When setting up the sandbags, make sure they are parallel to the direction the water will flow and place the sandbags length-wise. Fold any flaps under the weight of the bag.

sandbags are effective against low-level flooding

Your sandbag height should be above the water at all times. Check to see the projected water height and plan accordingly. Sandbags are effective against low-level flooding, and you can use them as:

  • The final shape should look like a pyramid. When building the barricade, lay the bags flat. Stagger the sandbags with each new layer to get the pyramid shape. After you place each sandbag down, flatten it, so the sandbag molds to the layer underneath. This way, you decrease the number of gaps in between the bags. After each layer is put down, flatten the row again to fix any leftover gaps. A flatter surface will allow you to build a more sturdy and balanced structure. Tuck any extra loose ends under the bags.
  • Doorway Protection. If you’re using sandbags to protect doorways, you’ll want to put a waterproof layer between the door and the sandbags. You can use a waterproof canvas or plastic. Tape it to the door frame to secure the layer. Leave some room at the top of the layer, so you can pull it over the top of the sandbags. Just like with the barricade, be sure stagger the sandbags and flatten them a bit. Once your sandbags are set up, pull the waterproof layer over the top of the sandbags.
  • Window Protection. Use the same method as you did with the doors to protect low windows. The first row of sandbags should be placed tightly in front of the low window. Then, place bags asymmetrically until you have a protective layer. The method is similar to bricklaying.

These stacking methods should divert most of the water and debris away from your home. You’ll need to get rid of the bags after the flooding is over. They’ve been sitting in floodwater, which means they contain a lot of bacteria. When you dispose of the bags, you must wear protective gloves and make sure no skin is exposed. An official waste disposal center should take your sandbags. Contact your local township if you’re not sure where to take them.

You also might want to consider other areas that need sandbag protection. Drains like in the shower or bath should have a sandbag on it. Look for any additional drains to cover. This will help stop contaminated floodwater from getting in through the pipes.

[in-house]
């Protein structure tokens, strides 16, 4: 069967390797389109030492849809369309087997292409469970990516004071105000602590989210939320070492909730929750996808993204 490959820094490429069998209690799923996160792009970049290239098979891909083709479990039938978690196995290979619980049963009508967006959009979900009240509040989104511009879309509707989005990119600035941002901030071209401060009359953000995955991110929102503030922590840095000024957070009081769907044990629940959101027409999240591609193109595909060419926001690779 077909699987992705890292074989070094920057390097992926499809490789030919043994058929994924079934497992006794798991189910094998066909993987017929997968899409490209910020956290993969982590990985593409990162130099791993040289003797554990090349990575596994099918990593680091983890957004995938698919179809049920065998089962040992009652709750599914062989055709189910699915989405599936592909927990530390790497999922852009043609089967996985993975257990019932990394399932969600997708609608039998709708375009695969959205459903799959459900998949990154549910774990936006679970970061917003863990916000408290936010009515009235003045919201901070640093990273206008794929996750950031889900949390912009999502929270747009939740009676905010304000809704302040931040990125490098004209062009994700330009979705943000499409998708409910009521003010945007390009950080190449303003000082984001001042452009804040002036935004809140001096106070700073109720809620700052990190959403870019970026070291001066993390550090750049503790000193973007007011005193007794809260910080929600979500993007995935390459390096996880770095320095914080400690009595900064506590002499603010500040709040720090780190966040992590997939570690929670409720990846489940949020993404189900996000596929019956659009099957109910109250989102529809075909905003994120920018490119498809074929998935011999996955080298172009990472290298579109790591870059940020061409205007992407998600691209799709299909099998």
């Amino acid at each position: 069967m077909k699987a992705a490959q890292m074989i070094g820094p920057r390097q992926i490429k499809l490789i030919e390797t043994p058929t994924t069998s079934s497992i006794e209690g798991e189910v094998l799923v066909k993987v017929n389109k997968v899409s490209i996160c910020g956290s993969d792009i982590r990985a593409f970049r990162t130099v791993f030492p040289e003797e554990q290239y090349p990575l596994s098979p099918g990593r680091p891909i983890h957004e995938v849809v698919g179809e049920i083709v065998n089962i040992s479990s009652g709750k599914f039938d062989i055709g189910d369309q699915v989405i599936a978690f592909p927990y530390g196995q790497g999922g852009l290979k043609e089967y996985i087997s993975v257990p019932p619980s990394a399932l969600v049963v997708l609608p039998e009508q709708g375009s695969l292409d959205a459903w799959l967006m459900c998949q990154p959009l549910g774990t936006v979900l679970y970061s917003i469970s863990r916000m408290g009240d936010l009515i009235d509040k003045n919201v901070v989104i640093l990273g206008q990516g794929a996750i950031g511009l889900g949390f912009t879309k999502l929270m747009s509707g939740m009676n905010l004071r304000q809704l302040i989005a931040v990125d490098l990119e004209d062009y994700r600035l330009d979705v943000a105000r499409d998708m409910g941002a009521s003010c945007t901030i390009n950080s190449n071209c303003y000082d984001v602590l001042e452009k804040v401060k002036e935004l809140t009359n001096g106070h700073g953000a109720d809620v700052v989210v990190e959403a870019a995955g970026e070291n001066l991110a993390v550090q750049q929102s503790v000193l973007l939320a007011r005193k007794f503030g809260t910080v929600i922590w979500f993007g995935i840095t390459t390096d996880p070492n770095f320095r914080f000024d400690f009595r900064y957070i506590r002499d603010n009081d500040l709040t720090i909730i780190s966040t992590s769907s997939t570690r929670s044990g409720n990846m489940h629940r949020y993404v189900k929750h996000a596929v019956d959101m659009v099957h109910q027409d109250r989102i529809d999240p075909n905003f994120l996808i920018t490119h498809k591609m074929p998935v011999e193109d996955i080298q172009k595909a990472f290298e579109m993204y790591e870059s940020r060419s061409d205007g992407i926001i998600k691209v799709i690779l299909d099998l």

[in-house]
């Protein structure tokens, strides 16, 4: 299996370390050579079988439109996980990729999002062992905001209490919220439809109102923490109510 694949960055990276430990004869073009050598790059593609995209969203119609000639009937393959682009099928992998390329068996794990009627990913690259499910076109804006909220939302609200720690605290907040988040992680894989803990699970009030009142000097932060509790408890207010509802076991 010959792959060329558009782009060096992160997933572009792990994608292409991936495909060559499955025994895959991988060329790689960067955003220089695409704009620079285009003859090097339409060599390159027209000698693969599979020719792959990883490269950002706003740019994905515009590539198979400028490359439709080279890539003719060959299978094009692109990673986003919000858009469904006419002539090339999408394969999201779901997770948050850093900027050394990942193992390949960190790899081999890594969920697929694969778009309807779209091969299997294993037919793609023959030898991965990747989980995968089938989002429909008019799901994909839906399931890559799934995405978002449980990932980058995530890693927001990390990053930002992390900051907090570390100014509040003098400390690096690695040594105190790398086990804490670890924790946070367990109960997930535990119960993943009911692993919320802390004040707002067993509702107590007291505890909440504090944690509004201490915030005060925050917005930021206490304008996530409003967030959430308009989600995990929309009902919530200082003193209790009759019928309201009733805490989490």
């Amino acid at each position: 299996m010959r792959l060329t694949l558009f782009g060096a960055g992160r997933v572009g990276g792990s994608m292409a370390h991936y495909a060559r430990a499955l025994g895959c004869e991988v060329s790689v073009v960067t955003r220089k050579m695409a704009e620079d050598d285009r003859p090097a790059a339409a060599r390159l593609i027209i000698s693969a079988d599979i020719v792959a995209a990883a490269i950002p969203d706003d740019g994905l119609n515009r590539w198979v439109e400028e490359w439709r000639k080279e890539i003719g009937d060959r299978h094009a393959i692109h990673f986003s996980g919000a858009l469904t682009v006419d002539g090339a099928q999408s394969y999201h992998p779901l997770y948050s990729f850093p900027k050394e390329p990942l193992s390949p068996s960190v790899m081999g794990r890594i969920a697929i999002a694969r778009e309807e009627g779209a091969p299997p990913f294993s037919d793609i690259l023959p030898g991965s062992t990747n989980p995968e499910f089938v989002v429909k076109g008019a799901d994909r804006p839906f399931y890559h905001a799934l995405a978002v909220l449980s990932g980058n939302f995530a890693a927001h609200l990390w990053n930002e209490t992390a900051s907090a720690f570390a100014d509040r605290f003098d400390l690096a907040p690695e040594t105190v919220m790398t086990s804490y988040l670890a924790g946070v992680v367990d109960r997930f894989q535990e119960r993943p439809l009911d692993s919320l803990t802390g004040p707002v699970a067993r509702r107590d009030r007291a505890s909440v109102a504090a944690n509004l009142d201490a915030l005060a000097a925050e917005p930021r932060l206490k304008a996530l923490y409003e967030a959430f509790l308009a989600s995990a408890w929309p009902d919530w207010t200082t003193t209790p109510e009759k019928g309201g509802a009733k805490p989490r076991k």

What Not to Do With Your Sandbags

To ensure your sandbags and your water diversion plan work as well as possible, keep in mind the following don’ts:

  • Don’t Overfill Your Bags. If you overfill the bag with sand, you won’t be able to close it properly. The bag won’t lay flat and will mess up your building process.
  • Don’t Build a Uniform Wall. You might think about building a wall all around your house. Do not do this because this can do more harm than good. A uniform wall around your house can trap water between the bags and your house. This can lead to more water damage and will make it difficult for you to get out. You’ll have to remove the water yourself with a bucket or pump.
  • Don’t Substitute Other Materials for Sandbags. If you need more coverage but you’re out of sandbags, don’t replace use straw or bales of hay because these are ineffective and can wash away.

While sandbags can help you a lot with floods, they can’t stop everything. So when you’re protecting your home from water, remember to lift valuables and personal items off the floor to avoid damage. Lift up curtains and bedding and remove anything from low cabinets.

You might want to keep some new sandbags on hand so you can be proactive with the next water-related event. You can store sandbags as long as you keep them in a dry, dark area. They can degrade and rot when left in a wet or damp area or if they’re in direct sunlight.

Protect Your Property From Flooding

Bulk Bags Sandbags

Midwestern Bag & Supply will provide you with the right bags, so you can help prevent water damage to your property. We have a large selection of bulk emergency bags that will fit your specifications.

Our high-quality bags will give you peace of mind knowing that you have dependable materials protecting your home.

Give us a call or request a quote — we can discuss what kind of bags you need.


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2402 SE Creekview Drive, Suite 7, Ankeny, IA 50021